The Microsoft Case
Posted: 14 Jun 2000
The Microsoft case (U.S. vs Microsoft, 1998) is paradigmatic of some of the most important features of an antitrust case, like the definition of the relevant market, the detection of the market power and of its abuse. In the software industry, as the companies are competing on the standard of interconnection, which can be provided at different layers of the chain of production, the competitive environment cannot be restricted to the typical antitrust relevant market. The difficulty in defining the antitrust market in a rational way is not the only obstacle to detecting the Microsoft market power with the traditional methods. That is why a new definition of market power has been provided. With this new framework we have been able to give a precise content to the statement that Microsoft has a market power, which is the pivotal point of the case. We have also shown that changes in the market structure, like the acquisition of Netscape by America on Line, could have substantially lessened this market power to the point where no more antitrust action is desirable.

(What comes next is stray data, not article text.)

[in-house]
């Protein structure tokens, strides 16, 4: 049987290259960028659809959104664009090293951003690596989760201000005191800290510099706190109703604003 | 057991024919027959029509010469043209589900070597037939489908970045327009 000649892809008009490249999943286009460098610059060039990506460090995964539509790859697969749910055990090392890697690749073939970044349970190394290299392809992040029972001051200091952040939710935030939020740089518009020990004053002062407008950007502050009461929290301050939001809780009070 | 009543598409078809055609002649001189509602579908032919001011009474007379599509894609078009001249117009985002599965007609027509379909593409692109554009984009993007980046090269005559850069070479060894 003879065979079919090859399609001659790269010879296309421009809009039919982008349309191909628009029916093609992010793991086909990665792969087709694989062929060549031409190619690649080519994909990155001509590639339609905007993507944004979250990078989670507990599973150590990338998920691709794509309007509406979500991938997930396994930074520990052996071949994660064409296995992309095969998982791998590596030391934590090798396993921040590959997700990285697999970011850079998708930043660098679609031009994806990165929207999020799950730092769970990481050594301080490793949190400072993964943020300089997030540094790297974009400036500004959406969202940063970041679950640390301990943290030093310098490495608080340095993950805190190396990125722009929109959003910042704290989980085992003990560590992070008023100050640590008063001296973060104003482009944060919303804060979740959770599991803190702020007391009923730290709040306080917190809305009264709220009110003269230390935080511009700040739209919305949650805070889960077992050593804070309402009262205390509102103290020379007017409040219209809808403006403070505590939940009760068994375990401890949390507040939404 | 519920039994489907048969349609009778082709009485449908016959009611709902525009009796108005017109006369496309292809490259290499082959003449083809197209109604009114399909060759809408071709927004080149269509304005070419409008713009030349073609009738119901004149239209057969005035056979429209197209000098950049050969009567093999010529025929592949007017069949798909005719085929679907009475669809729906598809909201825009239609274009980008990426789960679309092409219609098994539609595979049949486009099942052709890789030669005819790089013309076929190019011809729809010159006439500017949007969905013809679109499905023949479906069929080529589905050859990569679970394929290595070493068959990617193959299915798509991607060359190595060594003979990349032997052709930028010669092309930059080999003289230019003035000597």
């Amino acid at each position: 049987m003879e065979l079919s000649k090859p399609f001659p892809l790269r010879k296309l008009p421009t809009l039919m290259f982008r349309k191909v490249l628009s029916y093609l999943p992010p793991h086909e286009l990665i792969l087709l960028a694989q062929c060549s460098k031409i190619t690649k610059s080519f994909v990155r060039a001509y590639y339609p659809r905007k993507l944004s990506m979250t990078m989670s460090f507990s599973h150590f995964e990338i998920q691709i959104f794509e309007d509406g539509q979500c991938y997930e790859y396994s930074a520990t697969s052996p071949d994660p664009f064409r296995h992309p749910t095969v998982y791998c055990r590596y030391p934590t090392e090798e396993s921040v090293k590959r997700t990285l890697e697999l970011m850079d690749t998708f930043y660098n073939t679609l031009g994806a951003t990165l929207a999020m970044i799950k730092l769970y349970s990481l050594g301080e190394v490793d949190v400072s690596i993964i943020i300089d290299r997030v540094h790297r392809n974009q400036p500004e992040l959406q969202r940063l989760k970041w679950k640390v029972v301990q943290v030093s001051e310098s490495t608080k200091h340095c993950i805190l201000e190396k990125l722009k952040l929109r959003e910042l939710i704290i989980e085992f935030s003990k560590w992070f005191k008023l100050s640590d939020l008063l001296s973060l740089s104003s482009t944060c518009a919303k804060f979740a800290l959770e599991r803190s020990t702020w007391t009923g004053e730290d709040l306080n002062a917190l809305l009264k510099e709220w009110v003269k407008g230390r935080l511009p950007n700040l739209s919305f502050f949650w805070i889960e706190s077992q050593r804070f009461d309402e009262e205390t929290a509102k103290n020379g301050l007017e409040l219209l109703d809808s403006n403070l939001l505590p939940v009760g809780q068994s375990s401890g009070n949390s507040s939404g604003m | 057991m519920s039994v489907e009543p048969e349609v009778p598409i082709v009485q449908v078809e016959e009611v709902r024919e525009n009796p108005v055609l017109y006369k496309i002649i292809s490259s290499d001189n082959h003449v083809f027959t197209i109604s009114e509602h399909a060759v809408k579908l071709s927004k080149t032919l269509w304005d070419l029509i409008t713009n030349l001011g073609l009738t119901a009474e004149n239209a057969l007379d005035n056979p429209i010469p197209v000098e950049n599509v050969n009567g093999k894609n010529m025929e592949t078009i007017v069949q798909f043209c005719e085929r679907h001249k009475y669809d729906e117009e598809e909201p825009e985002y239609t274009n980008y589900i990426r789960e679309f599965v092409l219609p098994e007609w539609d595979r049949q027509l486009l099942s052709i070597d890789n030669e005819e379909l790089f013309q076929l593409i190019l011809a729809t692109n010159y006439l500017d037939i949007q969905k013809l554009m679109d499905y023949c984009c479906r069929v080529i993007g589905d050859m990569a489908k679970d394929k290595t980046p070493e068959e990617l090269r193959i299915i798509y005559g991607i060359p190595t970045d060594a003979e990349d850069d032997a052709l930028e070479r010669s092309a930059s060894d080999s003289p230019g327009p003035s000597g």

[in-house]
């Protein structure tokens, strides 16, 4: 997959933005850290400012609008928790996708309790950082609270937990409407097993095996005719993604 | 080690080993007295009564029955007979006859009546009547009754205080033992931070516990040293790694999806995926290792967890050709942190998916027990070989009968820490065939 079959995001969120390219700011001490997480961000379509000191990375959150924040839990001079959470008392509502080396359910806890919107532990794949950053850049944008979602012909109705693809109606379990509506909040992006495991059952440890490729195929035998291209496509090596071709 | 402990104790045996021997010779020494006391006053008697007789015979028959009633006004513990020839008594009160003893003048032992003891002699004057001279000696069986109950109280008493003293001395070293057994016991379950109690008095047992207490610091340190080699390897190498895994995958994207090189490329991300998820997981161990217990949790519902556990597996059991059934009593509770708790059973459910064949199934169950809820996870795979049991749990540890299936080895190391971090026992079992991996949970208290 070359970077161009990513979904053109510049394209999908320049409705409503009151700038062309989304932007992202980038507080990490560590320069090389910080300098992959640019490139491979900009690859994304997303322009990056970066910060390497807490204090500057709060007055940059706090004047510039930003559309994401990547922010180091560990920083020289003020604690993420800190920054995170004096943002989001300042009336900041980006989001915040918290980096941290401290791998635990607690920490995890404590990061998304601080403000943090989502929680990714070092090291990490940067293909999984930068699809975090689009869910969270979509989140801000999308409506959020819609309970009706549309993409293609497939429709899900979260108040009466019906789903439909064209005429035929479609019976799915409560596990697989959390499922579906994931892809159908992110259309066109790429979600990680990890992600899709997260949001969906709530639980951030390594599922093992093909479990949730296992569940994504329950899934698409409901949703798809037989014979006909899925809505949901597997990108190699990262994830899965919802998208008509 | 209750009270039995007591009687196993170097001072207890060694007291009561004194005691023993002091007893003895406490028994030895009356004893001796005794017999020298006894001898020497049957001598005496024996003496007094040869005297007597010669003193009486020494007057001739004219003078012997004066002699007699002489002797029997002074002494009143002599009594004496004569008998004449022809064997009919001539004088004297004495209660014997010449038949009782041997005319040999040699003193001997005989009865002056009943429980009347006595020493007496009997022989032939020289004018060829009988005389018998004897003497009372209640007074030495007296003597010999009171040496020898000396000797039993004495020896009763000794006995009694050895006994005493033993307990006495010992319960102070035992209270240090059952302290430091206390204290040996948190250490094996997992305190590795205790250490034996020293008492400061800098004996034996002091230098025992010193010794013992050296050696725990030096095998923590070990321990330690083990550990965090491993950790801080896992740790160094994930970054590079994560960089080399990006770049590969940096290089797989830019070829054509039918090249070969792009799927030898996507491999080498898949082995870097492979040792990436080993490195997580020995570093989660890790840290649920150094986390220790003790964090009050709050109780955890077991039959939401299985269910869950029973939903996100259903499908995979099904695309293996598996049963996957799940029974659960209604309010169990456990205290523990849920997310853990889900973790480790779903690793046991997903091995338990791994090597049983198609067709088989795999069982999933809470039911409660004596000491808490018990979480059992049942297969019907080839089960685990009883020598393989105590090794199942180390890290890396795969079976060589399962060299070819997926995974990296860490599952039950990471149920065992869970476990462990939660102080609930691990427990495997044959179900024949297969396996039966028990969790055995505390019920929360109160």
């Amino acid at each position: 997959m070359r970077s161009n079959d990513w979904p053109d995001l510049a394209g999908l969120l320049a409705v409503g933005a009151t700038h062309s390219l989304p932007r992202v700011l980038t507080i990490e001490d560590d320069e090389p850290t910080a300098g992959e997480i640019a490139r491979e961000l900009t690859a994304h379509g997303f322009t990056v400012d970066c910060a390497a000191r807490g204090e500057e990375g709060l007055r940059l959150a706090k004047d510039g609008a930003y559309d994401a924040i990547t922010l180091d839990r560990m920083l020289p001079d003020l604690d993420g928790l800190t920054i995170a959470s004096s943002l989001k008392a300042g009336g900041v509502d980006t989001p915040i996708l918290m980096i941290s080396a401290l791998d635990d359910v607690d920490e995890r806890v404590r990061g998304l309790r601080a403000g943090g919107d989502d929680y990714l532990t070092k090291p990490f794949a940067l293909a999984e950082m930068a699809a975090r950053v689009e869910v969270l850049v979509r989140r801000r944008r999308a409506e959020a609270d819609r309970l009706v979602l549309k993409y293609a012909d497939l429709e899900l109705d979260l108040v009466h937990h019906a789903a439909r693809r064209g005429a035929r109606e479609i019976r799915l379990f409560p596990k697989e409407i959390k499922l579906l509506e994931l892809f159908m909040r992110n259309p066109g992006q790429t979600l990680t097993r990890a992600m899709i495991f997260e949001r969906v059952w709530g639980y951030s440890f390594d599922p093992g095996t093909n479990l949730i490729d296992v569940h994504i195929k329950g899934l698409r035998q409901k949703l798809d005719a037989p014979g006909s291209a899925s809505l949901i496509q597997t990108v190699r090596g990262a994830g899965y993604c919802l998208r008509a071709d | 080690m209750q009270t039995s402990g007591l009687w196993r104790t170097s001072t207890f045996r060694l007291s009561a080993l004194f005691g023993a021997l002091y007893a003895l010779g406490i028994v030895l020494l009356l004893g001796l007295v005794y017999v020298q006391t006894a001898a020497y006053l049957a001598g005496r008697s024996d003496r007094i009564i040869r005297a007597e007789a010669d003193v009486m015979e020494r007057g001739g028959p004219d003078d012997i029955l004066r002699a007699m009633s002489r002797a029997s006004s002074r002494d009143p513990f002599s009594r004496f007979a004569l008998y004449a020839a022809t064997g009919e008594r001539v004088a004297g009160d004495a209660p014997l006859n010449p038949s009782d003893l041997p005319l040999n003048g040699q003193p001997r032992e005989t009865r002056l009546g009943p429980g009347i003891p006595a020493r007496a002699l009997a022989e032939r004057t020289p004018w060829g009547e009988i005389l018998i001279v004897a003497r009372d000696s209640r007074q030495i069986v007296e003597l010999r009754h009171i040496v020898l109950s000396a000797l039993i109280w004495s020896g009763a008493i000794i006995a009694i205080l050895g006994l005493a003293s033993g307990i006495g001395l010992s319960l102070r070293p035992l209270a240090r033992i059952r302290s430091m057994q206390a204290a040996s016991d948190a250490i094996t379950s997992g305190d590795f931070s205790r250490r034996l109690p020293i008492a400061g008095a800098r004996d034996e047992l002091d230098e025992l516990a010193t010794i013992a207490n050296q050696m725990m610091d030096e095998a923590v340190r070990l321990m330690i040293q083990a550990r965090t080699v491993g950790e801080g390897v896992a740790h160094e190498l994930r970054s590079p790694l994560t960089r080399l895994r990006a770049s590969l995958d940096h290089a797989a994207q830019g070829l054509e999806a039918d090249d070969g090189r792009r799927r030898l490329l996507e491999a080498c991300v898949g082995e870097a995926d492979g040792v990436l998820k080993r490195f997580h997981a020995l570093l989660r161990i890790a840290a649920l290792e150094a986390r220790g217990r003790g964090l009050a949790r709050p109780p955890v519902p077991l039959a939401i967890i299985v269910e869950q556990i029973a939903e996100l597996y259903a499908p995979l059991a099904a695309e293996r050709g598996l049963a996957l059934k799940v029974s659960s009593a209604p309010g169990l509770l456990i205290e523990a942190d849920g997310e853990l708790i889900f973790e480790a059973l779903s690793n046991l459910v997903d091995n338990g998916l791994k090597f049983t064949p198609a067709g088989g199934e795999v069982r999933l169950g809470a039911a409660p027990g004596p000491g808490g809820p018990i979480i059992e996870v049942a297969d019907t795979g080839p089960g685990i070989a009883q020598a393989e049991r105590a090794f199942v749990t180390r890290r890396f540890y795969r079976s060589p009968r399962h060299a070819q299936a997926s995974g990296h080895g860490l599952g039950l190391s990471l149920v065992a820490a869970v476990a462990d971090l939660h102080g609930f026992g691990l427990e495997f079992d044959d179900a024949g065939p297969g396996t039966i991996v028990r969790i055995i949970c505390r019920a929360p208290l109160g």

JEL Classification: D21, D43, K21, L12, L41, L42, L63
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